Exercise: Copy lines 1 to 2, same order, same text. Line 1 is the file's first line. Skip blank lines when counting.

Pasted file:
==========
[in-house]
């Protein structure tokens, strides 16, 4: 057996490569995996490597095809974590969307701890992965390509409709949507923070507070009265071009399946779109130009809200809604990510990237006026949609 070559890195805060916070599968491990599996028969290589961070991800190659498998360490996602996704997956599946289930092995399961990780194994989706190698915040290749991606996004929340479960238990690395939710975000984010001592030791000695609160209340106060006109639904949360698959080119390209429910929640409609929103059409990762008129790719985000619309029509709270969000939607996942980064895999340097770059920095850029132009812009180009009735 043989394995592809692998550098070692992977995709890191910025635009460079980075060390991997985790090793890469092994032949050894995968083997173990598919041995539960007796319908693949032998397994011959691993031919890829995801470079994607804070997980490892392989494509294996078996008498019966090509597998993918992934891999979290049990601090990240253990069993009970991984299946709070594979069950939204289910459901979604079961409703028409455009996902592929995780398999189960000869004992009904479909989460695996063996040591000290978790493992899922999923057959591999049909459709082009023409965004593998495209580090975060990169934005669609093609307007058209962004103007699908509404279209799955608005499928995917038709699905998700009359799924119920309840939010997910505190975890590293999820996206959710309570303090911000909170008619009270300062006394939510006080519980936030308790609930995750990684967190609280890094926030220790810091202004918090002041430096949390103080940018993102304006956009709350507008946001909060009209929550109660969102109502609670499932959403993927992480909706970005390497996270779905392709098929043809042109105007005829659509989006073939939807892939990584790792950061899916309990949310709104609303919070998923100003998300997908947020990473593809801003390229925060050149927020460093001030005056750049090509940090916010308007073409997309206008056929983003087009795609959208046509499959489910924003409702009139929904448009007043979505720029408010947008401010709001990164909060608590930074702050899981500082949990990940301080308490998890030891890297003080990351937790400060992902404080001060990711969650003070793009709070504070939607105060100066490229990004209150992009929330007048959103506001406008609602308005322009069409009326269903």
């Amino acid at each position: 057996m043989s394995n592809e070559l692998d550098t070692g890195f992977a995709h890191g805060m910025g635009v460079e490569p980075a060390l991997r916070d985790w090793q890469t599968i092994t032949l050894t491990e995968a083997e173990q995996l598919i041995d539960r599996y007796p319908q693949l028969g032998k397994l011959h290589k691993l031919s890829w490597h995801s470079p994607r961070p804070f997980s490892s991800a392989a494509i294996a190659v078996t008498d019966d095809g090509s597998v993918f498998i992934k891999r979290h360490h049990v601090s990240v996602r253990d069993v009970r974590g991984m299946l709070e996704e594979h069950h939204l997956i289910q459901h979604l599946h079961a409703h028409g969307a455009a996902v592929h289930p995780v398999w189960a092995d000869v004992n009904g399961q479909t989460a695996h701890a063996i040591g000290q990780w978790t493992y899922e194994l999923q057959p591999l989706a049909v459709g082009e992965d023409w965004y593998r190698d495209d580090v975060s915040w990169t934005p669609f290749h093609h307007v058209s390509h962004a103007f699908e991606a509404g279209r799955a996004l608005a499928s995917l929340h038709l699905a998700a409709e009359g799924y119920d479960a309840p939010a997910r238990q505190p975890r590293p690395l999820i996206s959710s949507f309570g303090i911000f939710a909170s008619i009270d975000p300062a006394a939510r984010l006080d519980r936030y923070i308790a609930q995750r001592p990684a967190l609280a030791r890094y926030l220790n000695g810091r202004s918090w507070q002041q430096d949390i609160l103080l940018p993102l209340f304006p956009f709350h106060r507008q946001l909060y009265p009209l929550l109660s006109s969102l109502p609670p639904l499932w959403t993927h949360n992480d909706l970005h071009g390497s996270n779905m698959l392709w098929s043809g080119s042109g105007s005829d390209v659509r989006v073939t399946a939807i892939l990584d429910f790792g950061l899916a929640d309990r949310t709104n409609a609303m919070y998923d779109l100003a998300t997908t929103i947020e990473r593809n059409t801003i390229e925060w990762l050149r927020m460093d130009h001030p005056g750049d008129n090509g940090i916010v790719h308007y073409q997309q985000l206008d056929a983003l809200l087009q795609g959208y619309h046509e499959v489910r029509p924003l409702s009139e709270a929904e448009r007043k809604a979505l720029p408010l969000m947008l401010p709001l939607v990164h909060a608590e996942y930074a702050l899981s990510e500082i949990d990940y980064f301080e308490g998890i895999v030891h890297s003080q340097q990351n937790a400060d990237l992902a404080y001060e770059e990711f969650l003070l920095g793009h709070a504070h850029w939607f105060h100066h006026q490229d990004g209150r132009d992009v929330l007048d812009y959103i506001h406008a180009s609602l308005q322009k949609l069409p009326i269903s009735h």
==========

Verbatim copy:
[in-house]
């Protein structure tokens, strides 16, 4: 057996490569995996490597095809974590969307701890992965390509409709949507923070507070009265071009399946779109130009809200809604990510990237006026949609 070559890195805060916070599968491990599996028969290589961070991800190659498998360490996602996704997956599946289930092995399961990780194994989706190698915040290749991606996004929340479960238990690395939710975000984010001592030791000695609160209340106060006109639904949360698959080119390209429910929640409609929103059409990762008129790719985000619309029509709270969000939607996942980064895999340097770059920095850029132009812009180009009735 043989394995592809692998550098070692992977995709890191910025635009460079980075060390991997985790090793890469092994032949050894995968083997173990598919041995539960007796319908693949032998397994011959691993031919890829995801470079994607804070997980490892392989494509294996078996008498019966090509597998993918992934891999979290049990601090990240253990069993009970991984299946709070594979069950939204289910459901979604079961409703028409455009996902592929995780398999189960000869004992009904479909989460695996063996040591000290978790493992899922999923057959591999049909459709082009023409965004593998495209580090975060990169934005669609093609307007058209962004103007699908509404279209799955608005499928995917038709699905998700009359799924119920309840939010997910505190975890590293999820996206959710309570303090911000909170008619009270300062006394939510006080519980936030308790609930995750990684967190609280890094926030220790810091202004918090002041430096949390103080940018993102304006956009709350507008946001909060009209929550109660969102109502609670499932959403993927992480909706970005390497996270779905392709098929043809042109105007005829659509989006073939939807892939990584790792950061899916309990949310709104609303919070998923100003998300997908947020990473593809801003390229925060050149927020460093001030005056750049090509940090916010308007073409997309206008056929983003087009795609959208046509499959489910924003409702009139929904448009007043979505720029408010947008401010709001990164909060608590930074702050899981500082949990990940301080308490998890030891890297003080990351937790400060992902404080001060990711969650003070793009709070504070939607105060100066490229990004209150992009929330007048959103506001406008609602308005322009069409009326269903």